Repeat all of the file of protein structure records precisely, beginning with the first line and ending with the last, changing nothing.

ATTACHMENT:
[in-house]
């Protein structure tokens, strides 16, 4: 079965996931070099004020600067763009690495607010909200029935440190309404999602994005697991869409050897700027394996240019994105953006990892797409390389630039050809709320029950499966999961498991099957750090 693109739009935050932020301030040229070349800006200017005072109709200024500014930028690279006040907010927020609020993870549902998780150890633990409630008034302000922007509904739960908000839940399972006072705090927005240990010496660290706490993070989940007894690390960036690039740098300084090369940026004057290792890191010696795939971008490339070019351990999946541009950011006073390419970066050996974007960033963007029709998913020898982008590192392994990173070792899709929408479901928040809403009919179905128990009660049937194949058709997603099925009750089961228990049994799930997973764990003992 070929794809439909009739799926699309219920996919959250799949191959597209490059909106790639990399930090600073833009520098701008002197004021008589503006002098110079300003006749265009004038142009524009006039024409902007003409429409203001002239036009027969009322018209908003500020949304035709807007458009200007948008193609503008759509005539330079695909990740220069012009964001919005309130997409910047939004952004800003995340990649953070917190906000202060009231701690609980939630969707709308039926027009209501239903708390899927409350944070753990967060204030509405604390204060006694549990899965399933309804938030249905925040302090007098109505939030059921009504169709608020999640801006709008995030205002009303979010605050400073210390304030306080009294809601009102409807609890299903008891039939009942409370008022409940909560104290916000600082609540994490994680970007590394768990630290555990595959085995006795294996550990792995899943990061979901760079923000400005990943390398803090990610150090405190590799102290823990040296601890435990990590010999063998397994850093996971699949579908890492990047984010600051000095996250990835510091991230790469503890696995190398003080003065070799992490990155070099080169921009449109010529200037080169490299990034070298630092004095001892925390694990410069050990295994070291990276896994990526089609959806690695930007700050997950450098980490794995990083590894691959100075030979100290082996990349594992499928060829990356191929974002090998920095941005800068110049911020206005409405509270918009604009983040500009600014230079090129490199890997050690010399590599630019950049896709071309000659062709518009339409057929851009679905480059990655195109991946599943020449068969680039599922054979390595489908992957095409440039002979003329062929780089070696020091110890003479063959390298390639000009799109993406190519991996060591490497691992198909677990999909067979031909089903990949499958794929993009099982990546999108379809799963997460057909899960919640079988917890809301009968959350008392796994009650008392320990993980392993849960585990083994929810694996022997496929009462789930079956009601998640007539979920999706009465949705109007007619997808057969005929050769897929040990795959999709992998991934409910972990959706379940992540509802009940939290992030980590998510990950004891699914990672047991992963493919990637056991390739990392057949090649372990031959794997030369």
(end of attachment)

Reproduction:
[in-house]
């Protein structure tokens, strides 16, 4: 079965996931070099004020600067763009690495607010909200029935440190309404999602994005697991869409050897700027394996240019994105953006990892797409390389630039050809709320029950499966999961498991099957750090 693109739009935050932020301030040229070349800006200017005072109709200024500014930028690279006040907010927020609020993870549902998780150890633990409630008034302000922007509904739960908000839940399972006072705090927005240990010496660290706490993070989940007894690390960036690039740098300084090369940026004057290792890191010696795939971008490339070019351990999946541009950011006073390419970066050996974007960033963007029709998913020898982008590192392994990173070792899709929408479901928040809403009919179905128990009660049937194949058709997603099925009750089961228990049994799930997973764990003992 070929794809439909009739799926699309219920996919959250799949191959597209490059909106790639990399930090600073833009520098701008002197004021008589503006002098110079300003006749265009004038142009524009006039024409902007003409429409203001002239036009027969009322018209908003500020949304035709807007458009200007948008193609503008759509005539330079695909990740220069012009964001919005309130997409910047939004952004800003995340990649953070917190906000202060009231701690609980939630969707709308039926027009209501239903708390899927409350944070753990967060204030509405604390204060006694549990899965399933309804938030249905925040302090007098109505939030059921009504169709608020999640801006709008995030205002009303979010605050400073210390304030306080009294809601009102409807609890299903008891039939009942409370008022409940909560104290916000600082609540994490994680970007590394768990630290555990595959085995006795294996550990792995899943990061979901760079923000400005990943390398803090990610150090405190590799102290823990040296601890435990990590010999063998397994850093996971699949579908890492990047984010600051000095996250990835510091991230790469503890696995190398003080003065070799992490990155070099080169921009449109010529200037080169490299990034070298630092004095001892925390694990410069050990295994070291990276896994990526089609959806690695930007700050997950450098980490794995990083590894691959100075030979100290082996990349594992499928060829990356191929974002090998920095941005800068110049911020206005409405509270918009604009983040500009600014230079090129490199890997050690010399590599630019950049896709071309000659062709518009339409057929851009679905480059990655195109991946599943020449068969680039599922054979390595489908992957095409440039002979003329062929780089070696020091110890003479063959390298390639000009799109993406190519991996060591490497691992198909677990999909067979031909089903990949499958794929993009099982990546999108379809799963997460057909899960919640079988917890809301009968959350008392796994009650008392320990993980392993849960585990083994929810694996022997496929009462789930079956009601998640007539979920999706009465949705109007007619997808057969005929050769897929040990795959999709992998991934409910972990959706379940992540509802009940939290992030980590998510990950004891699914990672047991992963493919990637056991390739990392057949090649372990031959794997030369």